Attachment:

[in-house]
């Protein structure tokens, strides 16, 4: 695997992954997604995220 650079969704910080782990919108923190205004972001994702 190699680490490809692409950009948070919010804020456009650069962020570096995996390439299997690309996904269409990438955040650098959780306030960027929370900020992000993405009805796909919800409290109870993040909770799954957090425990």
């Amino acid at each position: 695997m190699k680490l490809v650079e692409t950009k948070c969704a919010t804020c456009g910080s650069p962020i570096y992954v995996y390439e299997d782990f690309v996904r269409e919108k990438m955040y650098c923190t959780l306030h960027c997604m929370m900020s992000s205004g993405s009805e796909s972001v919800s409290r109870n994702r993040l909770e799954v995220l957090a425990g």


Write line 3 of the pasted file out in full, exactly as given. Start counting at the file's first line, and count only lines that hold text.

């Amino acid at each position: 695997m190699k680490l490809v650079e692409t950009k948070c969704a919010t804020c456009g910080s650069p962020i570096y992954v995996y390439e299997d782990f690309v996904r269409e919108k990438m955040y650098c923190t959780l306030h960027c997604m929370m900020s992000s205004g993405s009805e796909s972001v919800s409290r109870n994702r993040l909770e799954v995220l957090a425990g």